Many people listen to music while they’re carrying out a task, whether they’re studying for an exam, driving a vehicle or even reading a book. Typically, many of these people also argue that background music would help them focus, and only recently have these claims been inspected more closely. Some studies have now also recently suggested that musical training improves blood flow in brain areas that are involved in language processing. Furthermore, recent research has also shown that listening to music may even “motivate” the brain to learn by stimulating neural networks associated with reward processing. It’s safe to say that the assumption that listening to music when working is beneficial is a fairly “oblivious” one, but oddly enough, the first taste of any scientific evidence that this could be confirmed came to light when a recent study traced its roots back to the so-called “Mozart effect”, which gained worldwide media attention. Put simply, this is the finding that spatial rotation performance (mentally rotating a 3D dimensional shape to determine whether it matches another or not) is increased immediately after listening to the music of Mozart, compared to relaxation instructions or no sound at all. In fact, the finding gathered so much attention that the then US governor of Georgia, Zell Miller, proposed giving free cassettes or CDs of Mozart’s music to prospective parents.
Now, a new study that was newly published in the Journal Heliyon suggests that musical training may also have an effect on attentional control. Researchers led by Paulo Barraza, Ph.D. — from the Centre for Advanced Research in Education at the University of Chile in Santiago — examined the link between musical training and attention.
In their paper written on the topic, Barraza and their colleagues explain that the brain’s attentional system consists of three subsystems, each with their own “anatomically distinct neural network.” These three subsystems correspond to the “alerting, orienting, and executive control networks.” To put it simply, the alerting brain network keeps us ready for action, the orienting network helps us distinguish between relevant and irrelevant sensory information and helps us switch focus, and the executive control network helps us block out distracting information and is also involved in “top-down attentional control.”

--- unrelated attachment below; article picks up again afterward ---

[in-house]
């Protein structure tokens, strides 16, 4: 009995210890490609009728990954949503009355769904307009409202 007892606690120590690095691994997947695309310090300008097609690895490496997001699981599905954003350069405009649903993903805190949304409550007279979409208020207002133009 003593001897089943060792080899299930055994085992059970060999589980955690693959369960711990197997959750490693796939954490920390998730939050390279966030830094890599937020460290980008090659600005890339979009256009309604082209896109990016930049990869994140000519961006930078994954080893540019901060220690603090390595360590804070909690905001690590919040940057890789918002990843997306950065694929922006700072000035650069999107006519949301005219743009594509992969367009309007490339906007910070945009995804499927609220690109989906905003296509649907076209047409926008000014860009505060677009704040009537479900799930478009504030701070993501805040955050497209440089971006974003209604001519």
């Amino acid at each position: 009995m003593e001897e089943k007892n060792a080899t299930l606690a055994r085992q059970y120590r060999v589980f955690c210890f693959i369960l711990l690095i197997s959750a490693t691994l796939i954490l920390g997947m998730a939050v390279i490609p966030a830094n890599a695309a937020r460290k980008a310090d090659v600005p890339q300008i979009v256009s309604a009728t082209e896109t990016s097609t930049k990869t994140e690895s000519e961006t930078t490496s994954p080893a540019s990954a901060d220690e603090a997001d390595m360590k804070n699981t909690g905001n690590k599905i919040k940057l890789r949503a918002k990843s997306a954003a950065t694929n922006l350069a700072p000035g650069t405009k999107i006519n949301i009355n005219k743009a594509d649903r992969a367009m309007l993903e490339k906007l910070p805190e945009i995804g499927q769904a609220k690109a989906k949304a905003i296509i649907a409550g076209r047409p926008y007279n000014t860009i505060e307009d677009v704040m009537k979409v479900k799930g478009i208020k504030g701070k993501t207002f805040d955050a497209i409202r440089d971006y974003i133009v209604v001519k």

During their study, the researchers asked 18 professional musicians and 18 non-musical participants to take a standard attentional network test. The musicians were trained pianists who had been practicing music for 12 years. As part of the test, the participants had to look at various images that quickly flashed before their own eyes. The team measured the participants’ reactive behaviour by measuring how long it took for them to respond to the image changes. A longer reaction time essentially indicated less efficient attentional control in participants.
On average, the trained musicians scored 43.84 milliseconds (ms) for the alerting subsystem, 43.70 ms for the orienting one, and 53.83 for the executive network. By comparison, non-musicians scored 41.98 ms, 51.56 ms, and 87.19 ms, respectively. Importantly, attentional control improved proportionally with the number of years in musical training the participants had.
“Our findings,” Barraza points out, “demonstrate greater inhibitory attentional control abilities in musicians than non-musicians.” He goes on, “Professional musicians are able to more quickly and accurately respond to and focus on what is important to perform a task, and more effectively filter out incongruent and irrelevant stimuli than non-musicians. In addition, the advantages are enhanced with increased years of training.”
The scientists also went on to explain that their findings added to the ongoing evidence that musical training does in fact boost “extra-musical” cognitive skills. The study’s co-author David Medina, from the Department of Music at the Metropolitan University of Educational Sciences in Santiago, Chile, also commented on the results, saying “Our findings of the relationship between musical training and improvement of attentional skills could be useful in clinical or educational fields.”
“For instance,” he added, “in strengthening the ability of people with attention deficit hyperactivity disorder to manage distractions or the development of school programs encouraging the development of cognitive abilities through the deliberate practice of music.” He then continued, “Future longitudinal research should directly address these interpretations.”